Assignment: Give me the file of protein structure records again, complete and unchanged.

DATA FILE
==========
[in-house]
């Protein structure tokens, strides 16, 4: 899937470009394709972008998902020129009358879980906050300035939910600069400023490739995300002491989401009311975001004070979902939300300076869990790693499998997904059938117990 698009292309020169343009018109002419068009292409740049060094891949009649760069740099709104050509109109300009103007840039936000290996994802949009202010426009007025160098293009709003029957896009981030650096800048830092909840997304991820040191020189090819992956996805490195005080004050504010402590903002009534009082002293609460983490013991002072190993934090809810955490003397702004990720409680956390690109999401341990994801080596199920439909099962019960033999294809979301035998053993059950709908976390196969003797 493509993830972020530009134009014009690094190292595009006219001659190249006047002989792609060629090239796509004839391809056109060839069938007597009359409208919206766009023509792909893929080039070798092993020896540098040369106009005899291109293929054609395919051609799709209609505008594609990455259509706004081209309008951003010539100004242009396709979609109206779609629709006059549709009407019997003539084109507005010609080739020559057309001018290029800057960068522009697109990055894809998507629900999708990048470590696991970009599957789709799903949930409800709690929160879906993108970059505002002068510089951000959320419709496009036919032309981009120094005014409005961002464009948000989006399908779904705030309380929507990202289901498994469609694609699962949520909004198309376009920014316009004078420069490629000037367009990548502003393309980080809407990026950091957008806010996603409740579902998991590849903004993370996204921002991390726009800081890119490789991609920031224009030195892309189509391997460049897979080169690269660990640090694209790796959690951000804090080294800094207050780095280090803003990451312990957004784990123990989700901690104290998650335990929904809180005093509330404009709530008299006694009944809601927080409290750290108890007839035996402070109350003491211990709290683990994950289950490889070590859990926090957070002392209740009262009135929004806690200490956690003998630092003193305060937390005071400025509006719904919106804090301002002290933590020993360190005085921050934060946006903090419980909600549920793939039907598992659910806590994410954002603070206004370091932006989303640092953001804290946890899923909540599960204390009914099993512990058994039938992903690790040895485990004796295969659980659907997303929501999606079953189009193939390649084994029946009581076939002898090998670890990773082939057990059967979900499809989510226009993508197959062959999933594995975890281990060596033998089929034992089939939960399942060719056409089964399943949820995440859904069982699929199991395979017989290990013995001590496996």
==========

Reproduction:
[in-house]
């Protein structure tokens, strides 16, 4: 899937470009394709972008998902020129009358879980906050300035939910600069400023490739995300002491989401009311975001004070979902939300300076869990790693499998997904059938117990 698009292309020169343009018109002419068009292409740049060094891949009649760069740099709104050509109109300009103007840039936000290996994802949009202010426009007025160098293009709003029957896009981030650096800048830092909840997304991820040191020189090819992956996805490195005080004050504010402590903002009534009082002293609460983490013991002072190993934090809810955490003397702004990720409680956390690109999401341990994801080596199920439909099962019960033999294809979301035998053993059950709908976390196969003797 493509993830972020530009134009014009690094190292595009006219001659190249006047002989792609060629090239796509004839391809056109060839069938007597009359409208919206766009023509792909893929080039070798092993020896540098040369106009005899291109293929054609395919051609799709209609505008594609990455259509706004081209309008951003010539100004242009396709979609109206779609629709006059549709009407019997003539084109507005010609080739020559057309001018290029800057960068522009697109990055894809998507629900999708990048470590696991970009599957789709799903949930409800709690929160879906993108970059505002002068510089951000959320419709496009036919032309981009120094005014409005961002464009948000989006399908779904705030309380929507990202289901498994469609694609699962949520909004198309376009920014316009004078420069490629000037367009990548502003393309980080809407990026950091957008806010996603409740579902998991590849903004993370996204921002991390726009800081890119490789991609920031224009030195892309189509391997460049897979080169690269660990640090694209790796959690951000804090080294800094207050780095280090803003990451312990957004784990123990989700901690104290998650335990929904809180005093509330404009709530008299006694009944809601927080409290750290108890007839035996402070109350003491211990709290683990994950289950490889070590859990926090957070002392209740009262009135929004806690200490956690003998630092003193305060937390005071400025509006719904919106804090301002002290933590020993360190005085921050934060946006903090419980909600549920793939039907598992659910806590994410954002603070206004370091932006989303640092953001804290946890899923909540599960204390009914099993512990058994039938992903690790040895485990004796295969659980659907997303929501999606079953189009193939390649084994029946009581076939002898090998670890990773082939057990059967979900499809989510226009993508197959062959999933594995975890281990060596033998089929034992089939939960399942060719056409089964399943949820995440859904069982699929199991395979017989290990013995001590496996």